Partner and Stakeholder Engagement on the 2006-07 Sustainability Report

When our first Sustainability Report (2005-06) was released, we followed it up with an engagement process, conducted by an external consultant, to assess the extent to which VANOC’s partners and stakeholders found the first report to a useful accountability tool.

Key recommendations for improving the accountability of the report have resulted in the following changes to the 2006-07 report: 

  • A separate summary is available, and there is additional content on the website. 
  • We identified the challenges that VANOC is addressing to strengthen our sustainability performance. 
  • To help convey the linkages needed for an integrated approach to sustainability, we describe the Sustainability Connection for each performance objective.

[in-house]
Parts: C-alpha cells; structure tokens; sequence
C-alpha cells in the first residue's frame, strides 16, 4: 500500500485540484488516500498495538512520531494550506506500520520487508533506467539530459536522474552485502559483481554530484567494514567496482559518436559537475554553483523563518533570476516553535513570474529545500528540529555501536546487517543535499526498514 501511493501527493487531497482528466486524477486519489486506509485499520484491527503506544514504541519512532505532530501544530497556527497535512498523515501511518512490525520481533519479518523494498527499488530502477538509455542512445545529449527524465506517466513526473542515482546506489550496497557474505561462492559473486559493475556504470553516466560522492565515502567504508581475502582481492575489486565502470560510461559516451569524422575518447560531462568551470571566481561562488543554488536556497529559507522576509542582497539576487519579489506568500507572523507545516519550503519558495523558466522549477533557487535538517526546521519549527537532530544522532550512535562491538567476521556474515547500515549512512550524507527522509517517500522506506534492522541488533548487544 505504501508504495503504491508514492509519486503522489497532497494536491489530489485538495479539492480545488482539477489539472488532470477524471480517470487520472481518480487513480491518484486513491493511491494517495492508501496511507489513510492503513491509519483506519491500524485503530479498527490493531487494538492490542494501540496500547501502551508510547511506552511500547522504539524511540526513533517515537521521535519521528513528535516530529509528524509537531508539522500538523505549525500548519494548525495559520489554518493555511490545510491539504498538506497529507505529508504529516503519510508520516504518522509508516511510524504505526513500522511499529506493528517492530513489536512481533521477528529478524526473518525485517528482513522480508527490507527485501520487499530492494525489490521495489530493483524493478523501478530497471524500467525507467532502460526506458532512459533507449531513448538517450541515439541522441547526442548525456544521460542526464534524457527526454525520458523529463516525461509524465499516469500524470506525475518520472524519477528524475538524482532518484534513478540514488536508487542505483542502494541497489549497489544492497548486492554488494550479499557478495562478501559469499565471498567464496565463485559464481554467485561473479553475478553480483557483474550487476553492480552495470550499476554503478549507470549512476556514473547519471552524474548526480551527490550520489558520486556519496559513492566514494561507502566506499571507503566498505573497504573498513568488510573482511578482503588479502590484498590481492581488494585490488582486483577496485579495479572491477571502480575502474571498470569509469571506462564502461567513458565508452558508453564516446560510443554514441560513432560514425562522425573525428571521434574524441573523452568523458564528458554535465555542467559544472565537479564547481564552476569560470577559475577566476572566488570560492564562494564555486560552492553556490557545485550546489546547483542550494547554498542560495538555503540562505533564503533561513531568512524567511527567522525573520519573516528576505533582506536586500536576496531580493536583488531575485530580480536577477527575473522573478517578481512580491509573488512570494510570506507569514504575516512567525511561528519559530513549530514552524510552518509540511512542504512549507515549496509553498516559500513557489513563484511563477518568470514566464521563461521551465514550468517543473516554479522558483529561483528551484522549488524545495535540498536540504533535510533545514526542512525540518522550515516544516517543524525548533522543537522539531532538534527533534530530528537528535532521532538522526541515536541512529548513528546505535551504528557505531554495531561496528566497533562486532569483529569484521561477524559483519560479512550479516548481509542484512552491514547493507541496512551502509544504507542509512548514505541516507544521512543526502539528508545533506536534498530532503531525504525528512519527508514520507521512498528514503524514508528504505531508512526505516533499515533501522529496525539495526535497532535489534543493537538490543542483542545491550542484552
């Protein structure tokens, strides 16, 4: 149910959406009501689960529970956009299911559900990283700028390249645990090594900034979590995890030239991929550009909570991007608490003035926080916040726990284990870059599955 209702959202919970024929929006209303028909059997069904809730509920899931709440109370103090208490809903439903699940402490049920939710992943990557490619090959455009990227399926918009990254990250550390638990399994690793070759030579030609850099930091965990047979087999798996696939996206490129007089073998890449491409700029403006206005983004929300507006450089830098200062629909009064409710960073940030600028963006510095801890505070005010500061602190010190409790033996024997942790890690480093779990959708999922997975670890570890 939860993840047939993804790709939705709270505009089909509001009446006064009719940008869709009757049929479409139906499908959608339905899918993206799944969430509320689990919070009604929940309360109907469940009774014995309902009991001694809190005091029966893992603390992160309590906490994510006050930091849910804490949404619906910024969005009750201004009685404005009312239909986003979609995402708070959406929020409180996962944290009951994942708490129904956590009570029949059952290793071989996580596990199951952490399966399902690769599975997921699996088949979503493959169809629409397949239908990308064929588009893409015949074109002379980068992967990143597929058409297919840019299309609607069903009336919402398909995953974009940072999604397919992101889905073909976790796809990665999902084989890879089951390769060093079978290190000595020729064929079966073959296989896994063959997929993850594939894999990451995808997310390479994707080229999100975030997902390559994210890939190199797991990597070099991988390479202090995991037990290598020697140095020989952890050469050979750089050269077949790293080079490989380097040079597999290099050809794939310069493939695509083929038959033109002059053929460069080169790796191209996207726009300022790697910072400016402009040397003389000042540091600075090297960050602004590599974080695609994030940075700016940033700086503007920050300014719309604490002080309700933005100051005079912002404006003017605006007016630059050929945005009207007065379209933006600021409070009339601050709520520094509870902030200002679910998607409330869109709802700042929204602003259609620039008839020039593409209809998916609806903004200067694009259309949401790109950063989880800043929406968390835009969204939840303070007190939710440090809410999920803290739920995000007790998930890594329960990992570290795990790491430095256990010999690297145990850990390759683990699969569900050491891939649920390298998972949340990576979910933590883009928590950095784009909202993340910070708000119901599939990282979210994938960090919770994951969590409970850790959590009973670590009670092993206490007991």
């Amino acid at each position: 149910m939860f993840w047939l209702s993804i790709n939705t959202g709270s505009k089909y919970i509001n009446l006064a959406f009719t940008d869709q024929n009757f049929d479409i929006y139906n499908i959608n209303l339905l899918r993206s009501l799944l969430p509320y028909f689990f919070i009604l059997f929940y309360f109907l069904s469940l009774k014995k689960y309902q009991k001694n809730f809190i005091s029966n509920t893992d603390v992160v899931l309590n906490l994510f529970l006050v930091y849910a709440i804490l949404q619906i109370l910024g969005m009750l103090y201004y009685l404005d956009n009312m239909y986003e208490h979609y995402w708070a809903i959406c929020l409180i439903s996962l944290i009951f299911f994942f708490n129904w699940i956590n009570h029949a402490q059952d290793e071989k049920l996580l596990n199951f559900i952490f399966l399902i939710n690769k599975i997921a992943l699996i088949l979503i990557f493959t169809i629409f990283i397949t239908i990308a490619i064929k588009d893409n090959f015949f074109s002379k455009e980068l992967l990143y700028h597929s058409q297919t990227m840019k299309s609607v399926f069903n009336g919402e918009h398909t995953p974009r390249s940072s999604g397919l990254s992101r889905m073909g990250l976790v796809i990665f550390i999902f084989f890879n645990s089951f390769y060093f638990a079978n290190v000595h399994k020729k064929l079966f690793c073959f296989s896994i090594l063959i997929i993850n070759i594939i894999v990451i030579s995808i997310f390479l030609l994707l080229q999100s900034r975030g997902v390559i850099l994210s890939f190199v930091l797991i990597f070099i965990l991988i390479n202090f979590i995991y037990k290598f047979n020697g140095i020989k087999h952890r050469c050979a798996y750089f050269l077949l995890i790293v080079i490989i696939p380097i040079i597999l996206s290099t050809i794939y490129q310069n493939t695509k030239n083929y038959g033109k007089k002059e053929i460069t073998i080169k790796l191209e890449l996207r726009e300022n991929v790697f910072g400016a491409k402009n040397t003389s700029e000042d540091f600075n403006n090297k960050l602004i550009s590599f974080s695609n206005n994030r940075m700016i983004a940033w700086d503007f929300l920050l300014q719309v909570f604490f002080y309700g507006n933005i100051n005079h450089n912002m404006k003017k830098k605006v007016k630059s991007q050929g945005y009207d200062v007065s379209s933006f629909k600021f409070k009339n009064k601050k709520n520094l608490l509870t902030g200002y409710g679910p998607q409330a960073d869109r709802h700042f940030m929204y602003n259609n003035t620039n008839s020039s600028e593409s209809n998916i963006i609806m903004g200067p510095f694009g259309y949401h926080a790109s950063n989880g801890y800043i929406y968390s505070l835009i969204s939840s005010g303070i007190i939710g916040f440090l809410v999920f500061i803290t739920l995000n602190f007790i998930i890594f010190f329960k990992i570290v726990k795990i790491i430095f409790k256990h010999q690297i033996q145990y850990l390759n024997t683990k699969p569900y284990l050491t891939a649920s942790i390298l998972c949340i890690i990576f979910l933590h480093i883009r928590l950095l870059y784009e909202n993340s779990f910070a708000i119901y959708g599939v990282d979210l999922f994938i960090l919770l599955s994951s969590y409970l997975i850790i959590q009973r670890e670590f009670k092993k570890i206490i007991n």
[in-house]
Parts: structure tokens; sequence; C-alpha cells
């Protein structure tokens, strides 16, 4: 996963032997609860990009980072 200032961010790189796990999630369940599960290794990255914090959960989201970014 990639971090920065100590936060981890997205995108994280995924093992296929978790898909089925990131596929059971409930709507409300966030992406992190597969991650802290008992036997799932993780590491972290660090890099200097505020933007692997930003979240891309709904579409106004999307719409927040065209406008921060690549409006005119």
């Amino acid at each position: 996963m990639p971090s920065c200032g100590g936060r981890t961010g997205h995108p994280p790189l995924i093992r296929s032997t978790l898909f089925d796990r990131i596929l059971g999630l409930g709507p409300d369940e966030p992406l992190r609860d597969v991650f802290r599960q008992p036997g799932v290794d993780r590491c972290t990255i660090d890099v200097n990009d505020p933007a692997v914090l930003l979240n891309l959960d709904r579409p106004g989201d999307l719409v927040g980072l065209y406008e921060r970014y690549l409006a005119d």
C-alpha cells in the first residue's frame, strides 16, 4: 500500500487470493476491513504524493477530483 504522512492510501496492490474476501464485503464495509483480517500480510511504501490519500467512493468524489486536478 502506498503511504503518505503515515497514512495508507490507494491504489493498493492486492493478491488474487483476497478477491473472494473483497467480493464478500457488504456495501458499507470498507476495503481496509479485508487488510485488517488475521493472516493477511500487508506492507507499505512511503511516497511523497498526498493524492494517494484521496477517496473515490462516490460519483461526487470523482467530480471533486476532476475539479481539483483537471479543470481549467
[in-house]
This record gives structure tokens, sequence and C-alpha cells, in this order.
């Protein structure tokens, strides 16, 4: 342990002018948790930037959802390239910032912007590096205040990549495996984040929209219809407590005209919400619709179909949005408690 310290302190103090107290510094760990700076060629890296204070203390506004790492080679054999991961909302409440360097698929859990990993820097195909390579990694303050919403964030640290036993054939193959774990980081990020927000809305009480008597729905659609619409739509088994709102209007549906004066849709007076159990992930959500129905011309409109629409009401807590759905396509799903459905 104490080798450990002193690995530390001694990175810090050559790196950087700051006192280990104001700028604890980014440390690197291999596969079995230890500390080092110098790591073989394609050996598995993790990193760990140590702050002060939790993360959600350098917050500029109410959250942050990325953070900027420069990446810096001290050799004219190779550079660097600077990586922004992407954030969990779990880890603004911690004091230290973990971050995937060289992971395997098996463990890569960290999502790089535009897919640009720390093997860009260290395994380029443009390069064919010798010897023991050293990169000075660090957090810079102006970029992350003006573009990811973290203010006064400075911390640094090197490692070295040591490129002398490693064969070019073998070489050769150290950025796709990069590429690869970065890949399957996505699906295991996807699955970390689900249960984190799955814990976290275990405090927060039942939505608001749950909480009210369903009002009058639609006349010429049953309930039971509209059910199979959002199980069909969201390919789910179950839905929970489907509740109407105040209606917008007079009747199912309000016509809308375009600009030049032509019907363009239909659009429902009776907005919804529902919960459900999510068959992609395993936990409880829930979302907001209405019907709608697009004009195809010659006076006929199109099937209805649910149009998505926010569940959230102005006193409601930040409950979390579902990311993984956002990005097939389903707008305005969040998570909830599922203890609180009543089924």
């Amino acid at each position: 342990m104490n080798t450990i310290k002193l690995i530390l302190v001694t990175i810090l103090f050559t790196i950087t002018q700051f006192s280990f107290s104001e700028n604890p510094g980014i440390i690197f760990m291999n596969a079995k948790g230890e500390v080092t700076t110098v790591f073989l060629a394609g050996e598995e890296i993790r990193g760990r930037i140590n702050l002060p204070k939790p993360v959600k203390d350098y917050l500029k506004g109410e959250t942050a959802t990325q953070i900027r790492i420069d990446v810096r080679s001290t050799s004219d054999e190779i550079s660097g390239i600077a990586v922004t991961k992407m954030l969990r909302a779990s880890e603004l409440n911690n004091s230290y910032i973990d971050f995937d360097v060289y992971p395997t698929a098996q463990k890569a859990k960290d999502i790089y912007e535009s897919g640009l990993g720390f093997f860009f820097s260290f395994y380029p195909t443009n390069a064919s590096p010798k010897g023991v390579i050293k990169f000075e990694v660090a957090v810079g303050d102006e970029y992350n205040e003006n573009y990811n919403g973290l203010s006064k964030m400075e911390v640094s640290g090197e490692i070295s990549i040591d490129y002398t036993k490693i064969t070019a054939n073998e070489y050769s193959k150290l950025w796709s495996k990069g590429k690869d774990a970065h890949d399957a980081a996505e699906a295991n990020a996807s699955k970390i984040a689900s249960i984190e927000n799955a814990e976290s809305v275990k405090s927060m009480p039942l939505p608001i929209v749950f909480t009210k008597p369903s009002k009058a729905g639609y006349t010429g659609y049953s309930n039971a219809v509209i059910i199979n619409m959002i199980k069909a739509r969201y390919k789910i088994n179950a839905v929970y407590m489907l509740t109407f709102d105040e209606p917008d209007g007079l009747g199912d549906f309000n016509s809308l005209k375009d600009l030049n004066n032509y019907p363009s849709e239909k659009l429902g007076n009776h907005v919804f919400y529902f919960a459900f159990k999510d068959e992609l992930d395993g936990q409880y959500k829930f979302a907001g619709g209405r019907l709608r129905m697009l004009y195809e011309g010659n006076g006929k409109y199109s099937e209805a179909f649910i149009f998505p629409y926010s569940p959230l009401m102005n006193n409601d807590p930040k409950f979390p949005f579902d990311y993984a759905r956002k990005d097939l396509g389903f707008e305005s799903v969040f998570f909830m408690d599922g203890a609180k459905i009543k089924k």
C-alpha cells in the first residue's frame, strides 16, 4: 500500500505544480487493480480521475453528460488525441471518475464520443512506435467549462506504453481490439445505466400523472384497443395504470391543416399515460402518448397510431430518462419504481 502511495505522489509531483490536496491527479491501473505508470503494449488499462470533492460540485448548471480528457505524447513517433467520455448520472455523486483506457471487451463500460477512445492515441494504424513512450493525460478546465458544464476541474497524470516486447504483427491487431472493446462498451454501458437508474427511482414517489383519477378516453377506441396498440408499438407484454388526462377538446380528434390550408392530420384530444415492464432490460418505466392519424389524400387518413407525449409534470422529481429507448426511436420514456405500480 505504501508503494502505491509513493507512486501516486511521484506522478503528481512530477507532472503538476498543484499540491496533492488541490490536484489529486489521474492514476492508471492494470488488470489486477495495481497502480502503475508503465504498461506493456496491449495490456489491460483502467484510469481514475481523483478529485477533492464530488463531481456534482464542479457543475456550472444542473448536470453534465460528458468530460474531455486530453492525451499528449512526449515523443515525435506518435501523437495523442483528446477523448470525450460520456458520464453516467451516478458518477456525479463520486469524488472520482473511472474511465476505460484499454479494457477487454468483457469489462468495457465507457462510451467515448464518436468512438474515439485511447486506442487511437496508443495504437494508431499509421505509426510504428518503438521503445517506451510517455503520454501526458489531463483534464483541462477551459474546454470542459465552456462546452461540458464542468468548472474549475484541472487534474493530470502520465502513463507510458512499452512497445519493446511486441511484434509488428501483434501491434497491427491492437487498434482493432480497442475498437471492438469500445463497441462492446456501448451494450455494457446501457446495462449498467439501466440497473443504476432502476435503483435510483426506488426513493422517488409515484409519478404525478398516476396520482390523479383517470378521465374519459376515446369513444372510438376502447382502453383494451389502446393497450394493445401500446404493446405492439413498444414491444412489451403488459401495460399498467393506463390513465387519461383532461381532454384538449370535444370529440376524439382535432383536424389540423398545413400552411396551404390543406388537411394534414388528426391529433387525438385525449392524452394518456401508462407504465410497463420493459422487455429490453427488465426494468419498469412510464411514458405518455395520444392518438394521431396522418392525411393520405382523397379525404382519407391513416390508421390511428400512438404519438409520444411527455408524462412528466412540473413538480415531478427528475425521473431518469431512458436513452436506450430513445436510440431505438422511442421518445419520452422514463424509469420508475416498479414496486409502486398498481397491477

• Where possible, we use quantitative metrics and focus on quantifiable measures in our performance summary. 
  • To help add context, we include a chart comparing the 2010 Winter Games sustainability-related initiatives and commitments to those of other Games. We are the first Games to build structure and reporting around all aspects of sustainability. 
  • We moved up our timing for third-party report assurance provider, from solely covering 2009-2010 to covering both 2008-09 and 2009-10.

Stakeholders were largely satisfied with the consultation process, but asked for earlier involvement next time. As a result, we decided to conduct another stakeholder engagement process in October 2007, asking for feedback on a draft of the 2006-07 report.